Paragraph 1:"The ladder for Booker T. Washington" created by Martin Puryear, is a great piece of artistic work that shows Booker T. Washington's idea of patiently earning your rights and the whole notion of where you start and where you want to get and how far away it really is and what you have to do to get there. "And Booker T. Washington was someone who made enormous contacts with people in power and had enormous influence, but he was what you would call a gradualist. And so, it really is a question of the view from where you start and the end—the goal (Puyear)." Artist, Martin Puyear created this piece not necesarily for the minority group (African Americans), but created it to impact our society by reminding us about the horrible times blacks went through and the long stretch that they had to reach to achieve their goal, equal rights and protections among the black race. This piece is a well known creation and remains famous for its symbolic meaning.
Paragraph 2:Booker T. Washington's 1895 Atlanta Compromise didn't necessarily resolve the conflict of blacks receiving equal rights and protections of the law, but instead proposed an idea to resolve the issue."Cast down your buckets where you are (Booker T. Washington)." Washington mainly addressed the purpose of being patient, and told blacks to prove yourself worthy of these rights by hard work and appearance and also by making a difference in the economic standard which could be shown through work ethic. This compromise gave blacks a better way of receiving rights instead of just demanding them, risking the potential death sentence. In conclusion, Booker T. made a difference in the way blacks received equal rights and protections even though many opposed his view. Booker T. Washington shall remain a great hero and will best be known for his Atlanta Compromise speech, the ideology of being patient in receiving rights.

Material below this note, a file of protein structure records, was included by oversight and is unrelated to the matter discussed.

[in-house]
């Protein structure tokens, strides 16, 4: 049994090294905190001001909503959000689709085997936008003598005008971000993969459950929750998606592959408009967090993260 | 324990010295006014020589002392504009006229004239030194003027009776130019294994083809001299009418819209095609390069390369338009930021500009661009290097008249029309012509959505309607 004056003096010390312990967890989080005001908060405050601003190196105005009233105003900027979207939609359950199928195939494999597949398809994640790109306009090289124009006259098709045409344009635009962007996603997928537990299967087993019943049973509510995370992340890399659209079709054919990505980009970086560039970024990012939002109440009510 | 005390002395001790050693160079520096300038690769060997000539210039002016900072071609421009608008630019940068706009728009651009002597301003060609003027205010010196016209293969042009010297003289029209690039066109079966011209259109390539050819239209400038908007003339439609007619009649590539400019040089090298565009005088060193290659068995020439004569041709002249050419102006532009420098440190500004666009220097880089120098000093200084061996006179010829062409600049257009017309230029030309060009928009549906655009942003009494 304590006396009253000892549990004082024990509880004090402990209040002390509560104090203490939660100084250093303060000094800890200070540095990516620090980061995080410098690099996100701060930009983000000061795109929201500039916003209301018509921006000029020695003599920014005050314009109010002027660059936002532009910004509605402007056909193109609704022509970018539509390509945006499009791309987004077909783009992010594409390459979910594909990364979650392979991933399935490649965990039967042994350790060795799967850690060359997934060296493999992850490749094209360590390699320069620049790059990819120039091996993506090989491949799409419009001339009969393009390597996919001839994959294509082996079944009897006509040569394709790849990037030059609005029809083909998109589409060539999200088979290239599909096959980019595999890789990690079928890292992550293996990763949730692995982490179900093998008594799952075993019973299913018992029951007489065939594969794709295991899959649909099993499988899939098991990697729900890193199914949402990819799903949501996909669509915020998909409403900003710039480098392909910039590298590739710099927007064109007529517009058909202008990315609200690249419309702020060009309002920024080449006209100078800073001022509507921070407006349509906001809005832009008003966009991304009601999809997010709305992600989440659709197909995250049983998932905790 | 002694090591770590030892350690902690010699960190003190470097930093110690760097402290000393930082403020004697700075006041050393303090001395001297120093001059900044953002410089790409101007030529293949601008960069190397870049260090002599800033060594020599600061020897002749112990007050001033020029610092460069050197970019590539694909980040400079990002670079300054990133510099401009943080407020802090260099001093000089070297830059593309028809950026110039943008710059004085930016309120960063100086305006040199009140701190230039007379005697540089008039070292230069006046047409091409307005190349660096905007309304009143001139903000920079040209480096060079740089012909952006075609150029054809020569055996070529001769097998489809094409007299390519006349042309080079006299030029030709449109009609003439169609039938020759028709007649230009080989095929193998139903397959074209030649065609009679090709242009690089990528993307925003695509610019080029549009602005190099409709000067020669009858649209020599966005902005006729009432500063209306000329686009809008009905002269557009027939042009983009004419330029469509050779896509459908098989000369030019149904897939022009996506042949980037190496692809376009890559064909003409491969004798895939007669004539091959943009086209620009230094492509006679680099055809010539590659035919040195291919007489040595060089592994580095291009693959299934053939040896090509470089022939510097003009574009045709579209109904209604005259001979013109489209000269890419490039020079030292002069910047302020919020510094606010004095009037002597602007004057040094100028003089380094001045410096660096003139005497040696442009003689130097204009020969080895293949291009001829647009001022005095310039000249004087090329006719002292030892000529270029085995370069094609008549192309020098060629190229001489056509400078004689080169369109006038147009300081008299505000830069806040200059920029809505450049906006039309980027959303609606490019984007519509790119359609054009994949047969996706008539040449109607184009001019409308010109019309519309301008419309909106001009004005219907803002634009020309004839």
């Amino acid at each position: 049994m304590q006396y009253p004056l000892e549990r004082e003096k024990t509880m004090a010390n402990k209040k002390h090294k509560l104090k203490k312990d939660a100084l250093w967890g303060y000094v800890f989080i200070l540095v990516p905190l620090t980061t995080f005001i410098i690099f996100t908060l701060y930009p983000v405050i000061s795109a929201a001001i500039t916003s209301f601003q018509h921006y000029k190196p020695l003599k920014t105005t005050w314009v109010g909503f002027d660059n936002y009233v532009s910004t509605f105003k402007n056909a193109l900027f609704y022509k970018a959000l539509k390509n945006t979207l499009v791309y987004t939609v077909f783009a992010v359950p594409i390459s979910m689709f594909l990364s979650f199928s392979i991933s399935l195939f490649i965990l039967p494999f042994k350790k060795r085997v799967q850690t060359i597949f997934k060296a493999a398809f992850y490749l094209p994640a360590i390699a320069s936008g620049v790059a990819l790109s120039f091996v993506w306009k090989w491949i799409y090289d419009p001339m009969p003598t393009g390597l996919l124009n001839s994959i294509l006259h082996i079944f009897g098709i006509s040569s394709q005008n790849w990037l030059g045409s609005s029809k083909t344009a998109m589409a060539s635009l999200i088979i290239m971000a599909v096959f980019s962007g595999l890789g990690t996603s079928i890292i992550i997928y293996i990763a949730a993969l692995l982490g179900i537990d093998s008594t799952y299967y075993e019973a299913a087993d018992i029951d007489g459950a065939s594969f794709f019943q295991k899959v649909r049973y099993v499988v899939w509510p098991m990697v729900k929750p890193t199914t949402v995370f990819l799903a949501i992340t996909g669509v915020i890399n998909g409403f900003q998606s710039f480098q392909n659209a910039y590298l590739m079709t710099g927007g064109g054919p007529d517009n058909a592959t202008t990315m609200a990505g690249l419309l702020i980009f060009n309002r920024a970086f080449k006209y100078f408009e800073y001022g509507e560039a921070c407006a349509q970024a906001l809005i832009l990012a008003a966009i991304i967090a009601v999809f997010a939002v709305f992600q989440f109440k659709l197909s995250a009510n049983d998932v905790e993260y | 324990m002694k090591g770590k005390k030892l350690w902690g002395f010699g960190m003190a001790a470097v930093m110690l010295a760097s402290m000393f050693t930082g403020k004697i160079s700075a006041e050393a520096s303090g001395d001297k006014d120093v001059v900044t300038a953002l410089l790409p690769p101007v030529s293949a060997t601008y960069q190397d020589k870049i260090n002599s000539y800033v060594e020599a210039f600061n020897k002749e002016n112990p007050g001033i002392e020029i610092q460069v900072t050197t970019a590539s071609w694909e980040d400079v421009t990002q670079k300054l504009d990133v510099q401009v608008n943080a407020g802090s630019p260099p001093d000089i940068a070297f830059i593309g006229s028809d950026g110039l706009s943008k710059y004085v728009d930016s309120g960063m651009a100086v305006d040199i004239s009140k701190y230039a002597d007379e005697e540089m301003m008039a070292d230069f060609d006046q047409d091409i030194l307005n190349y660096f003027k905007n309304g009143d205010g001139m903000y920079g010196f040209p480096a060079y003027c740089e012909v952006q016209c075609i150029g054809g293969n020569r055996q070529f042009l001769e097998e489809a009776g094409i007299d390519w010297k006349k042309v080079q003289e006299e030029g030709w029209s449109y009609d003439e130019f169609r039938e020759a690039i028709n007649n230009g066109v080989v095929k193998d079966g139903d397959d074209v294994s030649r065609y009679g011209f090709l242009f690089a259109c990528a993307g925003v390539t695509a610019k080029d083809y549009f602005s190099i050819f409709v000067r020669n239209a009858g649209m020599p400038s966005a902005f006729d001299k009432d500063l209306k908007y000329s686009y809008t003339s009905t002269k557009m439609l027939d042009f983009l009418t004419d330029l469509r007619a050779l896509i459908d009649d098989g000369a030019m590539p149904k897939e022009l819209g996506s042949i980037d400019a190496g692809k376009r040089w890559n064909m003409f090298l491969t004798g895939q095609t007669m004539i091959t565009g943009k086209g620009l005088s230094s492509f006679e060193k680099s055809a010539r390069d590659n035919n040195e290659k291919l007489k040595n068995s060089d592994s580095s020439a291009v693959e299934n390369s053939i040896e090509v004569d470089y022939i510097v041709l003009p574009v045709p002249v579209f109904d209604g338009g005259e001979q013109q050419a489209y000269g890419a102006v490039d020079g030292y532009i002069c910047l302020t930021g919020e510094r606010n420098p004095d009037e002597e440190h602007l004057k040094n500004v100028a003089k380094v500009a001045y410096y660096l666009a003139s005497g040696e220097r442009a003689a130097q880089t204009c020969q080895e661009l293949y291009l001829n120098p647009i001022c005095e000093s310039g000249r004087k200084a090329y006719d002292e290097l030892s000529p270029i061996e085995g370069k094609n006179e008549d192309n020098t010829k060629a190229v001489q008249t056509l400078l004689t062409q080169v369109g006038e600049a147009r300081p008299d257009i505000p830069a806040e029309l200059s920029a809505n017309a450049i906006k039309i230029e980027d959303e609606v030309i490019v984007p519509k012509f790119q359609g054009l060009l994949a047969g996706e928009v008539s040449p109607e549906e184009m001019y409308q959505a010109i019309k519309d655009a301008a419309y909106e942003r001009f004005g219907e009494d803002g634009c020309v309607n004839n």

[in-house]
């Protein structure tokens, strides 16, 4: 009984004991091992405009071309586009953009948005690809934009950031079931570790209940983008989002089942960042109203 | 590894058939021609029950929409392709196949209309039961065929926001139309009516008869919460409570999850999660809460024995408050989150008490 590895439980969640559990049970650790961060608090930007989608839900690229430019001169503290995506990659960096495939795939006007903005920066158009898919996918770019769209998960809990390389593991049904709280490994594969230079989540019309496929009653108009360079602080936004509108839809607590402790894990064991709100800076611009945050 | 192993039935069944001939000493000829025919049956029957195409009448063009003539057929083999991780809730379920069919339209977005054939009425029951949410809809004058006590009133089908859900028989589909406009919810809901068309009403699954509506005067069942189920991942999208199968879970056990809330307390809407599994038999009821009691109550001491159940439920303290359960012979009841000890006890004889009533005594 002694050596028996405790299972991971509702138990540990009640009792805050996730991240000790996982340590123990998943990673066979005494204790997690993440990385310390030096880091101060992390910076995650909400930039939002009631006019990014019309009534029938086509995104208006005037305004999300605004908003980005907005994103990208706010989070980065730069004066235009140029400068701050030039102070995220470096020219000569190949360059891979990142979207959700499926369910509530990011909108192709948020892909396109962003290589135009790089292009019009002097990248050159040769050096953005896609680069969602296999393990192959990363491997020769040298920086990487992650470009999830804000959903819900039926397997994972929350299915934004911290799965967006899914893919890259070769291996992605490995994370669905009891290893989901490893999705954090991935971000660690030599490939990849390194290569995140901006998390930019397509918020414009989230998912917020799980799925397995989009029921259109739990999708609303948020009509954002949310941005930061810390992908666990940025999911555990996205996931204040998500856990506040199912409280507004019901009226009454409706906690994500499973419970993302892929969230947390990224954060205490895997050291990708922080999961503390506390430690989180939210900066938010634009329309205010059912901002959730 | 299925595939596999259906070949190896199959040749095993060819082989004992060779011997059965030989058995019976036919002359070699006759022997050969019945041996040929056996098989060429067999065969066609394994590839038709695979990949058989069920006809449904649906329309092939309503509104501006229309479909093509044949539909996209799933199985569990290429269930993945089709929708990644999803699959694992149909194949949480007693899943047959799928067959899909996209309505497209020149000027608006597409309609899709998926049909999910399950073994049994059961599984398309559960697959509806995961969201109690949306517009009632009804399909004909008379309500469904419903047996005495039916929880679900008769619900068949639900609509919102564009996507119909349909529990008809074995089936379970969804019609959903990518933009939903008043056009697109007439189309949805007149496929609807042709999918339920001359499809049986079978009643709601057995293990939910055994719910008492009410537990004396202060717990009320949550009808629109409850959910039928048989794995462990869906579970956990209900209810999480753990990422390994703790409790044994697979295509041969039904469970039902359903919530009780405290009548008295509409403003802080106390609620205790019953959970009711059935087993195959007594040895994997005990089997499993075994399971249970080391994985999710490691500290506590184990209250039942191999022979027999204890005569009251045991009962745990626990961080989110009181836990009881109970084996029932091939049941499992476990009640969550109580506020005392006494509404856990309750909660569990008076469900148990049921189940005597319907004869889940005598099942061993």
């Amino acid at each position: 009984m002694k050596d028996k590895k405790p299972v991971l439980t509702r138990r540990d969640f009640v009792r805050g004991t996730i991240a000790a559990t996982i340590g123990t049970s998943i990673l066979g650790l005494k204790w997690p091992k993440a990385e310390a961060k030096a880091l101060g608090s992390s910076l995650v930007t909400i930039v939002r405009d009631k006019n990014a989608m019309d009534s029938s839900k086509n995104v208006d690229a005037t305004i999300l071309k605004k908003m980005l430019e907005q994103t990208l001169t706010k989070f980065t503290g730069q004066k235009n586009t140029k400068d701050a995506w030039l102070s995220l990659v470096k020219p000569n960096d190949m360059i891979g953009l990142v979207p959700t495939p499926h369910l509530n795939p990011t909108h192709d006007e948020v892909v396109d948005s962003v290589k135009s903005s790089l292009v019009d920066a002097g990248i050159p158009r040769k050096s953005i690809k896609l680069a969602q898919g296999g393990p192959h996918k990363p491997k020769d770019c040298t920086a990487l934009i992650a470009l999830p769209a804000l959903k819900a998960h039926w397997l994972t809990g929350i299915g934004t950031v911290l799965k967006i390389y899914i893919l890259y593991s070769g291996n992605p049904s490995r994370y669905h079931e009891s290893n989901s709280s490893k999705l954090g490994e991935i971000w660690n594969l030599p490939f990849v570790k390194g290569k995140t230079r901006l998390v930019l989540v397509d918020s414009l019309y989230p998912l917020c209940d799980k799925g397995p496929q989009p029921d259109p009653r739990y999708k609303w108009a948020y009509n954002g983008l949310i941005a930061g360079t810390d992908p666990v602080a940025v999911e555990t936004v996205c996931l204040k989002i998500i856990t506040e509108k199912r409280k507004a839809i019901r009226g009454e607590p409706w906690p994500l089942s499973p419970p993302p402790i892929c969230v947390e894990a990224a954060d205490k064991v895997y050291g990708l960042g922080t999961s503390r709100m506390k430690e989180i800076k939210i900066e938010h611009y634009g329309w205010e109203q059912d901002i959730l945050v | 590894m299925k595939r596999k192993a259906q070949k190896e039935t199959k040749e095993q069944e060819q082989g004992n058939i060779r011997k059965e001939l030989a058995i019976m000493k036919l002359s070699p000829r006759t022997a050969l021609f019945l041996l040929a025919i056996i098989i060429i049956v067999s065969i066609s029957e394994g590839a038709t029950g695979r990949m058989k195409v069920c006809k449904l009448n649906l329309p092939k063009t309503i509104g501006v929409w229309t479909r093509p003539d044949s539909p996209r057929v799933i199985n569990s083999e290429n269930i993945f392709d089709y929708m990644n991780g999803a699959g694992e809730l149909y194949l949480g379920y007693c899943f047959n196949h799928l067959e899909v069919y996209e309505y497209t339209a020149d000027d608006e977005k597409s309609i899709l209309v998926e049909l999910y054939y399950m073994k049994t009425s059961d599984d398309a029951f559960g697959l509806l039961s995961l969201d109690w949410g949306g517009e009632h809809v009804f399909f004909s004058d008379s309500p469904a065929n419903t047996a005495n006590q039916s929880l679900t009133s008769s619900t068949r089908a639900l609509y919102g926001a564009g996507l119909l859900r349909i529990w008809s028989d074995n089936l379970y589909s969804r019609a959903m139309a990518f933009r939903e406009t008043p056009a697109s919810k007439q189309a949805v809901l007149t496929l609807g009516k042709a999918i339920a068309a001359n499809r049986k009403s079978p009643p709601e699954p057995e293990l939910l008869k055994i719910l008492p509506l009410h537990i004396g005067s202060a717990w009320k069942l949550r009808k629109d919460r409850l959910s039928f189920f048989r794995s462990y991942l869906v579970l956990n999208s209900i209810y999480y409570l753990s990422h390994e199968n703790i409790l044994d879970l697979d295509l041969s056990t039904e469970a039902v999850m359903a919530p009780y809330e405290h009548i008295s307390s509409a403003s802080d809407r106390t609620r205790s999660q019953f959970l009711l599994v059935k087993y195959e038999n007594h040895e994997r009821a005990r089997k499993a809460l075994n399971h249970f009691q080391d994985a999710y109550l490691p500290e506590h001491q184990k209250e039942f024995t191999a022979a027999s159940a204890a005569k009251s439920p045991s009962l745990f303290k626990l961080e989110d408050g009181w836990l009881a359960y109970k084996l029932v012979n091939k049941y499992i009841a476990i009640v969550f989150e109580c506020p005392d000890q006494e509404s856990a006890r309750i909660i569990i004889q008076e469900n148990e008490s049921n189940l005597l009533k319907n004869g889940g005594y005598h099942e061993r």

Works Cited
Art 21. "Ladder for Booker T. Washington." Rev. of Ladder for Booker T. Washington. Art 21. Pbs.org, 2011. Web. 25
Oct.2011. <http://www.pbs.org/art21/artists/puryear/clip2.html#>.

Puyear, Martin. Ladder for Booker T. Washington. 1996. Sculpture. Modern Art Museum of Fort Worth, Texas.

TASK III: Artistic Expression Element Rubric
An outstanding product will.
•showcase a work that expresses a profound idea about your event and the argument surrounding it This is an excellent work to use here
•be the best example available, not simply the first one you find
•demonstrate your ability to interpret the meaning of the literary or artistic piece You have clearly tied together your event, this artwork, and Washington's impact
•use the extended power paragraph format as a means to express your understanding of the event, argument, and how art literature and art
can reveal emotions and ideas Be careful to integrate quotes into your own words, never leave a quote as a stand alone sentence
•reference sources accurately Review MLA format for parenthetical citations
•mechanics are clean and effective



Rubric for the Time Line Page
An outstanding time line entry includes the following:
• Opens by identifying you, the author, and your event with a banner headline (see an example of a banner on the top of this page).
• Under the banner, in the table place two graphics or photos that illustrates an important aspect of the event.
• Thoughtful responses to each prompt are supported by credible sources representing diverse perspectives on the event.
• Each response should be posted in order (follow template instructions), contain few mechanic errors and follow the power paragraph format.
• The credibility of each cited source is established and internal citations accurately match the Works Cited.• TASK I and TASK II each introduce and cite two new sources; TASK III cites one new source.• The Works Cited lists 5 credible sources from the LC databases.